While Ford and GM each had the resources to develop their own Michigan-designed subcompacts for the dawn of the 1970s— the Pinto and Vega, respectively— Chrysler couldn’t afford the huge price tag for such a project. Instead, Chrysler’s European operations were tapped for a couple of models that sold well enough on the other side of the Atlantic, giving us the Plymouth Cricket (known as the Hillman Avenger in the UK) and the Simca 1204 (aka the Simca 1100 in France). American car shoppers gave those two models the cold shoulder, but then Chrysler found genuine sales success by making a deal with Mitsubishi to sell the Colt Galant with left-hand drive. This became the Dodge Colt, with sales beginning in the 1971 model year. Though the 1971-1978 rear-wheel-drive Colts were once as commonplace as Corollas or B210s on American roads, they have all but disappeared today. That makes today’s Junkyard Find, discovered in a Denver-area yard last week, particularly interesting.
This car shows signs of having been in the hands of a speed-crazed enthusiast owner, including an aftermarket steering wheel and one-piece racing seats with slots for five-point harnesses. The primer-gray paint is another clue.
The rear-wheel-drive Colts were reasonably quick for their time, and they could be made genuinely quick with basic engine upgrades. This Mitsubishi Saturn four-banger has a tube header, hot-rod ignition system, and a two-barrel (Mikuni-made) Solex carburetor. We can assume there’s probably some kind of cam upgrade under the valve cover, too.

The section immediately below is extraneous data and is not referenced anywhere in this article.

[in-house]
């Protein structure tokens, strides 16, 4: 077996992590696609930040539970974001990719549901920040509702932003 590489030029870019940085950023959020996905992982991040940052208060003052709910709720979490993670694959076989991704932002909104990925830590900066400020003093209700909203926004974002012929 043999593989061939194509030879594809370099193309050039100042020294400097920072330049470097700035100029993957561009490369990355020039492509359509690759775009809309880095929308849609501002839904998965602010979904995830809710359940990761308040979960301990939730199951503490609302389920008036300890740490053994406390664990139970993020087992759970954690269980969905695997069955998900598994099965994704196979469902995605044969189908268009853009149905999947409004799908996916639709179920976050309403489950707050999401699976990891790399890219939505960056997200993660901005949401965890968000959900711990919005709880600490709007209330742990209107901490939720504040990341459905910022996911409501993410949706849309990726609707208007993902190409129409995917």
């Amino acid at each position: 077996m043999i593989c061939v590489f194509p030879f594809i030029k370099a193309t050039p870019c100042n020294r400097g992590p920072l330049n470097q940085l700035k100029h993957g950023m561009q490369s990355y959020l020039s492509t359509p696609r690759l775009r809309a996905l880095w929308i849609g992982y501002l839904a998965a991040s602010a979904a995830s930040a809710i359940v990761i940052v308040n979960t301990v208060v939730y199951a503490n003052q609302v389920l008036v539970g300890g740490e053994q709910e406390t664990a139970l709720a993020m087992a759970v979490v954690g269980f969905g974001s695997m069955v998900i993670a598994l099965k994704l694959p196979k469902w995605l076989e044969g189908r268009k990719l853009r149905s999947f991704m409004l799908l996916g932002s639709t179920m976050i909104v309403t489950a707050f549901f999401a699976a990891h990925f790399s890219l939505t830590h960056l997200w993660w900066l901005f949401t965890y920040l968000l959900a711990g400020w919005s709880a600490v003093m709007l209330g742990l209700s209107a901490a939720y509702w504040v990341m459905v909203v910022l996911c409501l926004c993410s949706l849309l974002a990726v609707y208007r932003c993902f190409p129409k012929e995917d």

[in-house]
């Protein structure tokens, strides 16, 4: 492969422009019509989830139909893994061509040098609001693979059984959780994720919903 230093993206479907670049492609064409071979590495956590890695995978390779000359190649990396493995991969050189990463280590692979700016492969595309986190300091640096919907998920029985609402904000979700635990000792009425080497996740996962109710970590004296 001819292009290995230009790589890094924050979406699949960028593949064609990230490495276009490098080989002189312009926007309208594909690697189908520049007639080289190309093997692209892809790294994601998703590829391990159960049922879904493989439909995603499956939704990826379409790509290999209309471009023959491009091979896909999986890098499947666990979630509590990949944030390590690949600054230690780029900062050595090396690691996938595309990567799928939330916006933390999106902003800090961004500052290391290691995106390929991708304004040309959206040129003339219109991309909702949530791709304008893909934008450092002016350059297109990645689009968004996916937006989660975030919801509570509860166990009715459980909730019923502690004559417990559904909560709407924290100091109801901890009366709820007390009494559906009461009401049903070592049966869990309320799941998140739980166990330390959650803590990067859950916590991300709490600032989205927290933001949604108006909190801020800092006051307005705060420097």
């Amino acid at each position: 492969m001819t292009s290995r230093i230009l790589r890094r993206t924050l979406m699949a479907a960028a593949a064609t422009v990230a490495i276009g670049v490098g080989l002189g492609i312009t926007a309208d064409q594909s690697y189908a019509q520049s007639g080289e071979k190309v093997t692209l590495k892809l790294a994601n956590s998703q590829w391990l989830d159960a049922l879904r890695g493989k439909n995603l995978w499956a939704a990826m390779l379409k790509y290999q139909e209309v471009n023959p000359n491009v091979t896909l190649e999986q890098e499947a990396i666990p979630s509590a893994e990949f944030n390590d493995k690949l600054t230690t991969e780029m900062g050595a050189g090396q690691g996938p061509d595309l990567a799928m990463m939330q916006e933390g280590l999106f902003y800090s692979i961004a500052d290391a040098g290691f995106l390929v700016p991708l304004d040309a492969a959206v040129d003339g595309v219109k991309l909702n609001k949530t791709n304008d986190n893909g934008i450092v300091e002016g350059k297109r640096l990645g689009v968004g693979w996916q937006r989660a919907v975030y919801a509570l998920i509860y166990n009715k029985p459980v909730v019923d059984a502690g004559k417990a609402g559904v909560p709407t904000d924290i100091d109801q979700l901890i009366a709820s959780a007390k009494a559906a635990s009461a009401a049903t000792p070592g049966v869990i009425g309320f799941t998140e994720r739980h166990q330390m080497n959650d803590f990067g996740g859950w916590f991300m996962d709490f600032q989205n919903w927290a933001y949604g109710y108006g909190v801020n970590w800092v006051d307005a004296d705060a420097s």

The shifter is gone, but the original transmission in this car was either the base four-speed or optional five-speed manual. A three-speed automatic was available for $270 (about $1,275 today). Later on, front-wheel-drive Colts (and Mitsubishi Mirages) could be bought with the Twin-Stick overdrive rig, which gave drivers eight forward speeds and the opportunity to make Twin-Stick beer taps.
The 1977-1978 Dodge Colt two- and four-door sedans were based on the Mitsubishi Lancer and were a bit smaller than the 1971-1977 cars, while the wagon version moved to the Galant Sigma platform.
The build tag shows that this car started life as the cheapest 1977 Colt model, the “Mileage Maker” two-door sedan (Dodge dealers called it a coupe, so that’s what I’m calling it in the title). A proper hardtop coupe (the Colt GT) was available in 1977, but it cost $3,988 versus the Mileage Maker two-door’s $2,984 price tag (that’s about $18,855 and $14,110 in 2021 dollars). Meanwhile, the cheapest possible Toyota Corolla listed at $2,788 and a Datsun B210 Honey Bee cost $2,959.
The ashtray was full of change, which means I was one of the first customers to get to this car after yard employees placed it in the rows.
I extracted a handful of pennies and found that the newest ones were minted in 1992 and still nice and shiny. That tells us that this car almost certainly got parked nearly 30 years ago, when it was only about 15 years old.
It seems unlikely that a car would rack up just 34,593 miles during 15 years on the road, so I think this Colt had 134,493 miles when it finished its career. I suspect this car may have come from the collection of the late Bill Good, a Denver inventor and Colt racer who passed away a few years back. A friend of mine ended up with a couple dozen of his Colts, but managed to find good homes for just a handful and had to scrap the rest.
For the 1979 model year, the Colt (and its Plymouth Champ sibling) went to the front-wheel-drive Mitsubishi Mirage platform and never looked back… until the Neon replaced it in 1995. Mitsubishi began selling its vehicles under its own badging here starting with the 1983 model year, which meant that the Dodge and Plymouth Colts had to compete with nearly-identical Mirages for more than a decade.
Mr. D (Datsun) and Mr. T (Toyota) seem unable to recognize Mr. M’s Dodge, which would be instantly recognizable as a Mitsubishi anywhere in Japan.